The focus on dialogue is based on the team's belief in the collaborative, democratic process of decision-making and on the idea that the value of dialogue as a tool lies in its power to address complex, political challenges. As opposed to political debates, the character of an open political dialogue is explorative and collaborative. The team therefore experiments on the different ways in which it can encourage open dialogue among European policymakers.

The future of the Open European Dialogue lies in its full establishment of a permanent platform that lends its process-expertise to a network of policymakers in order to allow them to activate cross-border collaboration. The OED aims to be member-led, encouraging engagement within its expanding network of policymakers on initiatives of their own rather than performing advocacy itself.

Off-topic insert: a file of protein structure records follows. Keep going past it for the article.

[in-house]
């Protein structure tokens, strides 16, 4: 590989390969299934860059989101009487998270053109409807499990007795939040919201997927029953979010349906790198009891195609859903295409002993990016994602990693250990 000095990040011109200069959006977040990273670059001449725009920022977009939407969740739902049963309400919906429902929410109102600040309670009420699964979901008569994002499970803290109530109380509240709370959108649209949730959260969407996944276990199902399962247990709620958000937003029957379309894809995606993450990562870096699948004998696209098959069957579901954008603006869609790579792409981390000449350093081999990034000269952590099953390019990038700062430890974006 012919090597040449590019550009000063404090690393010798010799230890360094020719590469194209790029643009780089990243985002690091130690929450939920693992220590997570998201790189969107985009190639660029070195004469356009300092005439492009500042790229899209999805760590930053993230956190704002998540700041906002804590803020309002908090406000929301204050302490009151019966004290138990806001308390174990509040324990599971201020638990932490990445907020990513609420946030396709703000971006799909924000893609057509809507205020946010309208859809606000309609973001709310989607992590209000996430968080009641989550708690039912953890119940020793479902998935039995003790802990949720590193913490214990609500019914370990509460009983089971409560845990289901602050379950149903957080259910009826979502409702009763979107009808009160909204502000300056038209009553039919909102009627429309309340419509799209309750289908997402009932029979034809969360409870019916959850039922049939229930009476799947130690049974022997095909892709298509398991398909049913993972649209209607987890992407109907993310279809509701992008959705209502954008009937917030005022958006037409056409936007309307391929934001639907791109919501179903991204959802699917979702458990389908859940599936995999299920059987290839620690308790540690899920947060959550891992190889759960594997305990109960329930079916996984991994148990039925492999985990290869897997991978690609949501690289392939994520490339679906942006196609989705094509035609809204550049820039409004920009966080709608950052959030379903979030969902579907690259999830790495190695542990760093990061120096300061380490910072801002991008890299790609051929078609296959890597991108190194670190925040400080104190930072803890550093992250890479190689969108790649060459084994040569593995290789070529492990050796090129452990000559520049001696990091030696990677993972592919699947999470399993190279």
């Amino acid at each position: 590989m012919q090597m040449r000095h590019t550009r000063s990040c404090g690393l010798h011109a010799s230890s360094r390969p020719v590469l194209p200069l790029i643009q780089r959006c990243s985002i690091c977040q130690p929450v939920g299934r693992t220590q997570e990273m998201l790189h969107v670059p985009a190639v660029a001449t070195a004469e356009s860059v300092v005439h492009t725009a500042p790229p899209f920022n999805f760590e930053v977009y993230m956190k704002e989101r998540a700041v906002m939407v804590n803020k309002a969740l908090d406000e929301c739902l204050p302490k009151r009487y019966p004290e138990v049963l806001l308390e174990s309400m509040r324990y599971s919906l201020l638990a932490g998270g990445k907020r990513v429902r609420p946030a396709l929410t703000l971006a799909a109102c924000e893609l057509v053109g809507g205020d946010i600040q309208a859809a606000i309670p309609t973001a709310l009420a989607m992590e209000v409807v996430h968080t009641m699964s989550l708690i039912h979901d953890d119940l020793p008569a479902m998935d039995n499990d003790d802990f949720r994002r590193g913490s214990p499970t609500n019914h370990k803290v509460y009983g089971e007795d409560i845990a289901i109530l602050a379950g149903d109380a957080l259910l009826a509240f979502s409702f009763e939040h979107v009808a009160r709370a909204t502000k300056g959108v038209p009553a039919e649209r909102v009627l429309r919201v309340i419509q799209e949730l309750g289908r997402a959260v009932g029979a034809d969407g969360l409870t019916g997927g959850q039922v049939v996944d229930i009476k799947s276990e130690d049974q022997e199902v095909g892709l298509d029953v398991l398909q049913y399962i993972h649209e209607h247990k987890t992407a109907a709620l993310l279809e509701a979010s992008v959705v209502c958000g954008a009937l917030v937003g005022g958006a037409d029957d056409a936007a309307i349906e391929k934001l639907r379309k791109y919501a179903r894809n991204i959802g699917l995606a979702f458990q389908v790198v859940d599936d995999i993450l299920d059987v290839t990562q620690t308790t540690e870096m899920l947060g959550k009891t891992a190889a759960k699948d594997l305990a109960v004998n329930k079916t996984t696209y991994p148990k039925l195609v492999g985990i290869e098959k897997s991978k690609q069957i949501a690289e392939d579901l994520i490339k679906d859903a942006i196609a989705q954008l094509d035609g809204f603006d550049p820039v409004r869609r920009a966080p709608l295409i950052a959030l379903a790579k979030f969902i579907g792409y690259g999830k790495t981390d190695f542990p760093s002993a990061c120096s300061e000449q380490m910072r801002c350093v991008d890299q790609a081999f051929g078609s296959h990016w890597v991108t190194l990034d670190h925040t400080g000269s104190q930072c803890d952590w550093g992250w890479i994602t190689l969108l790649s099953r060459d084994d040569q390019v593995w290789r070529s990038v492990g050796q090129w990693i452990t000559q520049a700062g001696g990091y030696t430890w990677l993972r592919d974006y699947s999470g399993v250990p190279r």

Finally, the OED platform has found a niche among inter-parliamentary assemblies. Multiple international organizations have established institutions for formal cross-border collaboration, such as the Inter-Parliamentary Union, The NATO Parliamentary Assembly, the OSCE Parliamentary Assembly, and the Parliamentary Assembly of the Council of Europe. The OED has established itself as the first-ever, informal parliamentary network where true collaboration, learning, and peer-to-peer interaction can happen among policymakers coming from all European countries and parties of the entire political spectrum.

Ultimately, both the niche and the innovation found within the Open European Dialogue lies within the team’s aim to establish a localized space for dialogue among international actors.

Innovation Description

What Makes Your Project Innovative?

The OED is Europe's first informal, cross-party network of policymakers that creates a platform for future-thinking and open dialogue and exchange.